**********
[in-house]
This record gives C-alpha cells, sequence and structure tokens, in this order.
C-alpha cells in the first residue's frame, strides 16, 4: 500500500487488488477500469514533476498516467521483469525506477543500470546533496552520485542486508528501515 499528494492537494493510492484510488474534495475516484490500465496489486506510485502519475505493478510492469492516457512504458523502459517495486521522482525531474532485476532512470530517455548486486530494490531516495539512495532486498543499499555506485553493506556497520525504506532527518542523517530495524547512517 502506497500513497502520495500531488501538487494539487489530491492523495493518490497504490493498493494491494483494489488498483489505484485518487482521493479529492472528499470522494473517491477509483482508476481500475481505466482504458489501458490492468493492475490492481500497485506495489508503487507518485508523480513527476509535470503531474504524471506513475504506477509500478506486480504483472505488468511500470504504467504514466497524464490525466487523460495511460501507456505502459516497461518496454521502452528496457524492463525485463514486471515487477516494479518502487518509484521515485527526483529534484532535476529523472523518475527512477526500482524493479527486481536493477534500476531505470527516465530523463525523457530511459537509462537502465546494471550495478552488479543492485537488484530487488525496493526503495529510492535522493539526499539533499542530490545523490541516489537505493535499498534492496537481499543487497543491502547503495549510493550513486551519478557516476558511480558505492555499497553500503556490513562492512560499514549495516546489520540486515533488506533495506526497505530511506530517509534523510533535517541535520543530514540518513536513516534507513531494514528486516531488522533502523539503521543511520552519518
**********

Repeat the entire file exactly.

[in-house]
This record gives C-alpha cells, sequence and structure tokens, in this order.
C-alpha cells in the first residue's frame, strides 16, 4: 500500500487488488477500469514533476498516467521483469525506477543500470546533496552520485542486508528501515 499528494492537494493510492484510488474534495475516484490500465496489486506510485502519475505493478510492469492516457512504458523502459517495486521522482525531474532485476532512470530517455548486486530494490531516495539512495532486498543499499555506485553493506556497520525504506532527518542523517530495524547512517 502506497500513497502520495500531488501538487494539487489530491492523495493518490497504490493498493494491494483494489488498483489505484485518487482521493479529492472528499470522494473517491477509483482508476481500475481505466482504458489501458490492468493492475490492481500497485506495489508503487507518485508523480513527476509535470503531474504524471506513475504506477509500478506486480504483472505488468511500470504504467504514466497524464490525466487523460495511460501507456505502459516497461518496454521502452528496457524492463525485463514486471515487477516494479518502487518509484521515485527526483529534484532535476529523472523518475527512477526500482524493479527486481536493477534500476531505470527516465530523463525523457530511459537509462537502465546494471550495478552488479543492485537488484530487488525496493526503495529510492535522493539526499539533499542530490545523490541516489537505493535499498534492496537481499543487497543491502547503495549510493550513486551519478557516476558511480558505492555499497553500503556490513562492512560499514549495516546489520540486515533488506533495506526497505530511506530517509534523510533535517541535520543530514540518513536513516534507513531494514528486516531488522533502523539503521543511520552519518